Obesity rates in dogs are expanding, yet many pet parents do not understand some of the serious health consequences that obesity poses to their dog. Some of the best pet parents I know think their dog is cute with their plumpness!
Although some dog owners believe that their overweight dogs are cute, even a few extra pounds can have serious health implications including a reduced life expectancy and a diminished quality of life. Check out these healthy treats https://southforkpet.com/collections/shop from South Fork Pet Company, with all-natural ingredients that are free of grains, chemicals, artificial flavors, coloring, and preservatives. Plus, your dog is going to love the taste!
Obesity is a Problem for Humans and Dogs
Obesity rates in dogs are expanding along with the human populations. In fact, we currently recognize obesity as the most significant medical disease affecting our canine family members as well. Pet obesity is one of the most important issues facing our beloved canines. Being obese puts your dog at risk for a broad range of diseases and other problems, and significantly impacts their quality of life.
The Association for Pet Obesity Prevention began in 2005 by Ernie Ward, DVM. The APOP’s primary goals are to measure the occurrence of pet obesity in the U.S. and to raise awareness among those working in the field of vet med and pet owners on pet obesity. To learn more about APOP and for some helpful tips, click here. http://petobesityprevention.org/
Why Pet Obesity is a Big Problem
Obesity rates in dogs are expanding. Sadly, nearly 50 million dogs in the United States are overweight or obese. Pets with obesity are at an increased risk of metabolic and endocrine disorders including Type II Diabetes, respiratory disorders, and renal dysfunction.
Obesity has also been shown to contribute or worsen osteoarthritis, hypertension, kidney disease, and is associated with several cancers in dogs. It turns out that the real danger of excess fat is not the fat, but rather the inflammation the fat causes!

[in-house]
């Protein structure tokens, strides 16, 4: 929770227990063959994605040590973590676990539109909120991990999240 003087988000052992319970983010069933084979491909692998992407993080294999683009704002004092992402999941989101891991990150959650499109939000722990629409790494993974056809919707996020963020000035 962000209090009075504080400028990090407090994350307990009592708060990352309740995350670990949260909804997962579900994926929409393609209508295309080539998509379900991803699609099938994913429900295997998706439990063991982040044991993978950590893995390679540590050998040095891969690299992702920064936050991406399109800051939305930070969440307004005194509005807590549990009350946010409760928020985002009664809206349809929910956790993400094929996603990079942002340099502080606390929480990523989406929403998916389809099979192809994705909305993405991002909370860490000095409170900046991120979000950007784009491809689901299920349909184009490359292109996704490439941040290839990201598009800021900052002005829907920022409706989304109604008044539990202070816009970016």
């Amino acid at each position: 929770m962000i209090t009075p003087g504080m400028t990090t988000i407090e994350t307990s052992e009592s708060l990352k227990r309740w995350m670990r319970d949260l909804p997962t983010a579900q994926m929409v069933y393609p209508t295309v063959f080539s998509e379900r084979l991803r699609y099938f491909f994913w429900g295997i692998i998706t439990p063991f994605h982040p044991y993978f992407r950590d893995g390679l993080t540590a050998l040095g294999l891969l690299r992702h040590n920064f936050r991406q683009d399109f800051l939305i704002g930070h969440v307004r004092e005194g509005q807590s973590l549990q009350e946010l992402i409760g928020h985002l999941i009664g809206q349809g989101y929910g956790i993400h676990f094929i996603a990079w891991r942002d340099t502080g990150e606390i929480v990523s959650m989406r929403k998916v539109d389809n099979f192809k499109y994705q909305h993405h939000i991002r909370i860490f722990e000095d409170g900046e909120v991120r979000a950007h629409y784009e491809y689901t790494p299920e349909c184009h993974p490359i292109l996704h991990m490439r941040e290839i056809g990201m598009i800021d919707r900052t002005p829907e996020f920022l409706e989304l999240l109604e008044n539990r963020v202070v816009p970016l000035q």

The take-home message is the relationship among obesity in dogs is to try to eliminate the problem before it starts. Insulin, obesity, and longevity are intimately intertwined. As per Dr. Ward, obesity and its low-grade inflammation are the biggest health threats that dogs face.
The more we learn about excessive inflammation in pets, the more we understand the importance of keeping it at safe levels. One of the best ways to combat obesity in your dog is to provide them with daily exercise. Click here, http://www.petmd.com/dog/wellness/evr_dg_exercising_with_your_dog101# for tips on exercising with your dog.
Begging Plays a Role in Obesity
Obesity rates in dogs are expanding and begging is contributing to the problem. As in my family, there is one that gives in to the begging, and then there is me that has seen the ill effects of obesity and won’t give in to those sad eyes. There is a place for treats https://southforkpet.com/ in your dog’s diet. However, there is no room for table scraps in your dog’s healthy diet.
Begging is not always about your pet’s hunger. More times than not, it is often about seeking attention. We all know how much our beloved fur friends need attention. Instead of extra treats and table scraps, try giving your dog some attention with human interaction and providing them with a diet that allows them to remain satiated.
Is Your Pet at a Healthy Weight?
Your veterinarian may conduct a body conditioning assessment https://www.wsava.org/sites/default/files/Body%20condition%20score%20chart%20dogs.pdf on your dog to determine if they are too thin, optimal, overweight, or obese. The scale is 1-9 and consists of looking down at your dog to see if they have a waistline, feeling your dog’s ribs, and looking for fat deposits and visible abdominal distension (your canine’s belly is dragging on the floor)!
To determine if your dog is overweight, ask these three simple questions:
If you were able to answer yes to the above questions, then your dog is at a healthy weight.
Are You Overfeeding Your Dog?
As a general rule of thumb, treats should account for roughly 10%, or less, of the recommended daily calorie intake for your dog. Those small gifts from the table that seem harmless can turn out to be the equivalent of a large meal!
Longevity studies in dogs have found that dogs that were fed 25% fewer calories and kept at a lean body mass lived an average of two years longer than their overweight counterparts. In addition to living a longer life, their quality of life was also better! The lean dogs required fewer medications and remained more active well into their older years.
A healthy, active dog is something that every pet owner wants for their fur family member! Yes, obesity rates in dogs are expanding, but your dog does not need to be one of them. Take steps today to ensure you enjoy a long life with your beloved dog.